2019 National Skills Conference – WorkFit for Inclusive Growth
The National Skills Authority’s 2019 Skills Conference was centred around ‘Building a demand-led skills development system that focuses on inclusive economic growth’. The WorkFit Campaign was lucky enough to not only attend this prestigious conference but also to engage with the delegates as an exhibitor. It was a wonderful event, filled with interested delegates always keen to learn more about who WorkFit is. Among the more noteworthy visitors to the WorkFit stand was Minister Pandor, who was warmly greeted by Stephanie and Andile of the WorkFit team.
In Minister Pandor’s opening address she touched on several important points pertaining to the conference theme. Specifically, she made mention of the importance of work readiness to ease the transition from education into the workplace. Perhaps she was inspired after visiting WorkFit’s exhibition stand?
Apart from an engaging keynote address, the conference was also filled with interesting presentations and Commissions. One such presentation was presented by Dr Laura Brewer of the International Labour Organisation (ILO) and looked at the changing world of work and its impact on skills needs. She identified the following major trends as influencing the nature of work:
- Technological Change – the demand for higher level skills is growing.
- Demographic Change – while we have a high number of youth other countries have an ageing population and insufficient young people to bring into the labour market. Labour mobility is also growing and an increasing number of people in the workforce are migrants.
- Climate Change – there is a decline in the numbers of people employed by the fossil fuel industry and an increase in the numbers of people in the “green economy”.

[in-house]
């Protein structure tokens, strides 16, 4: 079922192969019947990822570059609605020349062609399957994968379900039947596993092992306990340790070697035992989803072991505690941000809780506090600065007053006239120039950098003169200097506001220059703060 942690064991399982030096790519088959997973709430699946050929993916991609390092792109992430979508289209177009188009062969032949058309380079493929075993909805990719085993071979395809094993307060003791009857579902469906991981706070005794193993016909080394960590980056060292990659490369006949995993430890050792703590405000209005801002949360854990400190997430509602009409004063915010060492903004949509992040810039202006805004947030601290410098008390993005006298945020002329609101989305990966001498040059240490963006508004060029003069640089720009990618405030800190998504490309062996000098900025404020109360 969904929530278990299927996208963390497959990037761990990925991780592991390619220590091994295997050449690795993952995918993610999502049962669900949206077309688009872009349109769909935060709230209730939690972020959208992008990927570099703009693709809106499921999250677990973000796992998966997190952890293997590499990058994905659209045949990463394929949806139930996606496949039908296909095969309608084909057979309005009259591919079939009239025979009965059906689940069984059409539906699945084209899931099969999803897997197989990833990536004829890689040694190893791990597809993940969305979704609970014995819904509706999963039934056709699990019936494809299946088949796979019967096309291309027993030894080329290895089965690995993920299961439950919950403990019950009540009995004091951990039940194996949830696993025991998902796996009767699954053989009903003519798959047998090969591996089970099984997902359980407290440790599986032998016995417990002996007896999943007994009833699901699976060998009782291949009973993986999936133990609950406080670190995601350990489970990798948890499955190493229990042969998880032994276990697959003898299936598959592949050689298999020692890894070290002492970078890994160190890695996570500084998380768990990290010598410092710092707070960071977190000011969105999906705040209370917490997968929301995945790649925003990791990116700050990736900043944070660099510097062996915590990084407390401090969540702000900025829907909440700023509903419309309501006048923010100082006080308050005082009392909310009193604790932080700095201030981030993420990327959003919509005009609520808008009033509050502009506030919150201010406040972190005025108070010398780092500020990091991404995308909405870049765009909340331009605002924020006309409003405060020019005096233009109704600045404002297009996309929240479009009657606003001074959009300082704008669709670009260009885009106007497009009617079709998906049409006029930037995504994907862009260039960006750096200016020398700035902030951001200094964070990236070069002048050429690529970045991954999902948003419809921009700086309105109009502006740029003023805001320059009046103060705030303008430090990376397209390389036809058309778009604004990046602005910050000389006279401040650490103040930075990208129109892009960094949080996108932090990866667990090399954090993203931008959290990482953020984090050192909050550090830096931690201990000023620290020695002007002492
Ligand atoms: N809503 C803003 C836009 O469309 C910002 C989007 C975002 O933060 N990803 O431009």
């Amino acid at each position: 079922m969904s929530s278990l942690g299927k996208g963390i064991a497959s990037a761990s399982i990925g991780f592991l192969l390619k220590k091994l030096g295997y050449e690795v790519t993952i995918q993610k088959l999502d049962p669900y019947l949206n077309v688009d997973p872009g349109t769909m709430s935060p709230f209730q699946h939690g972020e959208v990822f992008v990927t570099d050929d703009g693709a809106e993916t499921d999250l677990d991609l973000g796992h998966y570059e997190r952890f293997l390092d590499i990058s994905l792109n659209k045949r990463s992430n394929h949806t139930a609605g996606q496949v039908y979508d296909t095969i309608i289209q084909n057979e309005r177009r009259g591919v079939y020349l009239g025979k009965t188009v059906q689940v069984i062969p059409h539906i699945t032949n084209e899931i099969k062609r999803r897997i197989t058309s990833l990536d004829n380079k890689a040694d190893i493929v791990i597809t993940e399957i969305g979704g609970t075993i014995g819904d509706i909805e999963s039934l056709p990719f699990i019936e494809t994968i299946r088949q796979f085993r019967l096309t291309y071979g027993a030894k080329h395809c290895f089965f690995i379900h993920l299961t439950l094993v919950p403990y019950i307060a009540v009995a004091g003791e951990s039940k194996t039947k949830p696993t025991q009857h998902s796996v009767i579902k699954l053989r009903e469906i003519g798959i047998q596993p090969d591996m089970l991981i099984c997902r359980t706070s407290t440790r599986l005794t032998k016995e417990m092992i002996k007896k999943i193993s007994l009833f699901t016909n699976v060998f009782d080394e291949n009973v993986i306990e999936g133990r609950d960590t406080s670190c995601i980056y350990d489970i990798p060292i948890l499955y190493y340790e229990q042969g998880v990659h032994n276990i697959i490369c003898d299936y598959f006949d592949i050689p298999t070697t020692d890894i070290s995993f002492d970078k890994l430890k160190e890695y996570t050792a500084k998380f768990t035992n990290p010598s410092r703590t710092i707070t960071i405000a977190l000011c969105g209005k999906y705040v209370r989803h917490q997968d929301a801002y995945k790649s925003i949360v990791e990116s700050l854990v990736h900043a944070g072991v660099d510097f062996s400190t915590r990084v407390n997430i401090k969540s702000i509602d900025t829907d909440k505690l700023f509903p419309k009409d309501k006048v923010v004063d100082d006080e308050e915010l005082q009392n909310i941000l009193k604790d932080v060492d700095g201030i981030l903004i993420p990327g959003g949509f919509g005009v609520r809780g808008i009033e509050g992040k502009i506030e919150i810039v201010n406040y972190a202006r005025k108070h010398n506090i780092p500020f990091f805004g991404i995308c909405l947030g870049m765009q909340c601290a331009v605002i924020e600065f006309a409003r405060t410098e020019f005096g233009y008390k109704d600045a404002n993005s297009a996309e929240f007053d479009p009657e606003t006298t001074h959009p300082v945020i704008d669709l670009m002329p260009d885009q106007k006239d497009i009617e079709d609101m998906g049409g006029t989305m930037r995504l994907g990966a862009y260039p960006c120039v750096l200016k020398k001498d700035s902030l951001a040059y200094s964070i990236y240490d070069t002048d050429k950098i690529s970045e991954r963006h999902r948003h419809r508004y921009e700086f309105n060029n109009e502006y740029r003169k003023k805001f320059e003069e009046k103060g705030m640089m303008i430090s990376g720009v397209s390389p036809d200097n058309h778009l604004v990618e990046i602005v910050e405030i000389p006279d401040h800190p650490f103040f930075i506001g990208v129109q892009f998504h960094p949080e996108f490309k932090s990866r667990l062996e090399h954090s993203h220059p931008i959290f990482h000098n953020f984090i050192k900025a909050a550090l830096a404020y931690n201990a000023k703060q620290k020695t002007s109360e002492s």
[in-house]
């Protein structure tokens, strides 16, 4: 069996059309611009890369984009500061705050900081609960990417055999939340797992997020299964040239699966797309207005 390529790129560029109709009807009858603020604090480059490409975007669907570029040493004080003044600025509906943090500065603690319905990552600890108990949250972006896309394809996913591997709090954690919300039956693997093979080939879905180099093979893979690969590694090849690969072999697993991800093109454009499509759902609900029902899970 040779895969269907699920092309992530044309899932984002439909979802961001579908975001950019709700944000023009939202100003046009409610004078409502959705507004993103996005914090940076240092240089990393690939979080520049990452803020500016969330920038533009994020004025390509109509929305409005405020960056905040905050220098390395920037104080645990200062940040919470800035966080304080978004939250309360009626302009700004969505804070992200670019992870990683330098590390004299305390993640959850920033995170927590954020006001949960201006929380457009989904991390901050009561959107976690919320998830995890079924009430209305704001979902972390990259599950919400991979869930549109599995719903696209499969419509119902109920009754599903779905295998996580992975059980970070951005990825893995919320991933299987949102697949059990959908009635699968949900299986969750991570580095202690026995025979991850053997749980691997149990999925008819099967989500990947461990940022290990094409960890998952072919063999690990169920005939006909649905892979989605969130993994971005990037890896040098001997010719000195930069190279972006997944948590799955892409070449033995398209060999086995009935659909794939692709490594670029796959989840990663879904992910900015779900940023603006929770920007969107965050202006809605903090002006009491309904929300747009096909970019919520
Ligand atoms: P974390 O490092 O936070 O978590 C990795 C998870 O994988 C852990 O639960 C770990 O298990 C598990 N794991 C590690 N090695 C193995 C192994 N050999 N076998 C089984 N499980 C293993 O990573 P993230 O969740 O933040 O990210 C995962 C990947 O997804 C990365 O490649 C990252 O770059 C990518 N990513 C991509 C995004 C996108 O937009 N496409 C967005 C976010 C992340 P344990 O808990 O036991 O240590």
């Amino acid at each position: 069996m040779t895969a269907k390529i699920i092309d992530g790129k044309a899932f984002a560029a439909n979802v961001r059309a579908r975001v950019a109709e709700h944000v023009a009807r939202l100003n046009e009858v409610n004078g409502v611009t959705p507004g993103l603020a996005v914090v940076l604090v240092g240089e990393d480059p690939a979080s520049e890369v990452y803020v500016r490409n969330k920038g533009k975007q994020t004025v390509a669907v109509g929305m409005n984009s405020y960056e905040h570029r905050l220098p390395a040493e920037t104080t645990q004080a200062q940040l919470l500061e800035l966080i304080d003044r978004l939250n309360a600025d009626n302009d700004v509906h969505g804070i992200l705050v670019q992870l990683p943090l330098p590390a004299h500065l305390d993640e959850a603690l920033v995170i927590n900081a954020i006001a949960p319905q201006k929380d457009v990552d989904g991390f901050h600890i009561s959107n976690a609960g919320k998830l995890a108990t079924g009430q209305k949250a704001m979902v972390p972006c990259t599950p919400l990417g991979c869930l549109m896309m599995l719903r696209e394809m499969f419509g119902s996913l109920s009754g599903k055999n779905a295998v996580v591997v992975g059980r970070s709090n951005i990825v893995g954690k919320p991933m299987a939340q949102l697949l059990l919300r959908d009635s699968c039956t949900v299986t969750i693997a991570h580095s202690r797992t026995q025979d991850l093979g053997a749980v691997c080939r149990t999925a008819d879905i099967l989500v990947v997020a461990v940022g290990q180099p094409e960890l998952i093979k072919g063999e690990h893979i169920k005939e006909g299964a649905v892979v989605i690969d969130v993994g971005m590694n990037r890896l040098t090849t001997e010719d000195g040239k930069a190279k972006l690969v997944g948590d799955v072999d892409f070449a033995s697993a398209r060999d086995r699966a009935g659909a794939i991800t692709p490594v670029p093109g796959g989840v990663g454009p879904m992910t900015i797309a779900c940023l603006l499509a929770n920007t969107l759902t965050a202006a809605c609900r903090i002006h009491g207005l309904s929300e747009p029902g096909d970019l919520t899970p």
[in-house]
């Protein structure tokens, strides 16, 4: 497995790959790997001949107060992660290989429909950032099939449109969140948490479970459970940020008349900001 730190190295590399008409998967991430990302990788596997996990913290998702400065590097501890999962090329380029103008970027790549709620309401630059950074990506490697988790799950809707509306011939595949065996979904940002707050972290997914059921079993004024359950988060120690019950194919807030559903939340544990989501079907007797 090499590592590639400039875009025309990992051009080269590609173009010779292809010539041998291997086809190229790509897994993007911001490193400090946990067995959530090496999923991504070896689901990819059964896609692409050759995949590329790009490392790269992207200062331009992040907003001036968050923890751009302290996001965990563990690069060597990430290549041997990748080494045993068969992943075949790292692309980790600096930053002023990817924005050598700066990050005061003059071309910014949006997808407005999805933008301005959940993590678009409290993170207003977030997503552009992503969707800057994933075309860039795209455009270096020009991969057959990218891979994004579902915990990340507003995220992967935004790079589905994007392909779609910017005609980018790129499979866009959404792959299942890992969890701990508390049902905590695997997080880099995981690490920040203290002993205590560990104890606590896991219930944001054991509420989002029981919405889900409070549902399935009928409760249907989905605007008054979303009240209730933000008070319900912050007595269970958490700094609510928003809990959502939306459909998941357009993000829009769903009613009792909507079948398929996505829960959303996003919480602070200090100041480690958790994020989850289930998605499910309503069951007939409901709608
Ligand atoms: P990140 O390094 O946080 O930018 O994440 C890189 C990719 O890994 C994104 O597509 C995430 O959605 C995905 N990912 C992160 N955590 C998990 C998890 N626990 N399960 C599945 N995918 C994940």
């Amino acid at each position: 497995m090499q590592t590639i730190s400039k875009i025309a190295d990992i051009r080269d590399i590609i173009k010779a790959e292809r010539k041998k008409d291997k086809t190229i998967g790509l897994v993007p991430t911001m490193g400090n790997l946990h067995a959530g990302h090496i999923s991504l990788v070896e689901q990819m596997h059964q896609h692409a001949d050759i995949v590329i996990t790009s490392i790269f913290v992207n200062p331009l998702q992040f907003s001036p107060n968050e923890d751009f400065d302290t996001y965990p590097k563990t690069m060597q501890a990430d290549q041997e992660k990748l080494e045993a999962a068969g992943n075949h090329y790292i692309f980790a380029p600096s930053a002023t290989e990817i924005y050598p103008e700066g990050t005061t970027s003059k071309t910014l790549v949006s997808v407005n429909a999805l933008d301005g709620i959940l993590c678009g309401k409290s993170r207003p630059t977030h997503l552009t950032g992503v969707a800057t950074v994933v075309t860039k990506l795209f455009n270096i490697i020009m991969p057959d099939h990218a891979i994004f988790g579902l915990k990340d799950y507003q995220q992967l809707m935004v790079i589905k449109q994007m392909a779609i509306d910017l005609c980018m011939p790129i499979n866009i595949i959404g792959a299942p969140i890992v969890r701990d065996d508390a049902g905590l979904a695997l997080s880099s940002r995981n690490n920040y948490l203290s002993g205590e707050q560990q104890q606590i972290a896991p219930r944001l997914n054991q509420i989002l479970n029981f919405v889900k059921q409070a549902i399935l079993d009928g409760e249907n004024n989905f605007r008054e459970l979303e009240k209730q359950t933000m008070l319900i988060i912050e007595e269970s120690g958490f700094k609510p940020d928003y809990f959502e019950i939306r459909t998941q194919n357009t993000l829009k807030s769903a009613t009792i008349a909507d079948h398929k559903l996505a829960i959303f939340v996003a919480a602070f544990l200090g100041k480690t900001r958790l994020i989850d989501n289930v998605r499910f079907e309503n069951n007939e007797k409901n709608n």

- Work Organisation – the increasing need for higher level skills, the automation of routine operations and the increase in non-standard employment e.g. the gig economy.
- Globalisation and Trade – skills are critical for both the quantity and quality of exports as well as to economic diversification.
Another important influencer of economic growth that was identified during the conference included the critical role that SMMEs play in the South African economy. Importantly, in the address by Mr Lindokuhle Mkhumane, Acting Director General of the Department of Small Business Development, he illustrated that SMMEs employ between 50 and 60% of the South African Labour force and contribute around 34% to the Gross Domestic Product. Despite these economic contributions many SMMEs do not become sustainable or competitive because they do not have access to a pool of qualified, skilled and motivated employees.
However, SMMEs are far more likely to succeed than emerging digital businesses as discussed in the 4IR commission. The reason for this is two-fold:
- The innovators of these emerging digital businesses do not have sufficient skills to turn ideas into viable products or services. They simply don’t have the skills to implement the idea or to take the product to market.
- SMMEs have exposure to around 50 000 business advisors and the Department of Small Business Development is in the process of developing regulations to professionalise the sector.
Importantly though, in order for initiatives in the small business sector to be a success one needs to look at the whole ecosystem, of which skills development is just one component.
Overall the conference was a huge success with many great connections having been made and conversations around growth having taken place.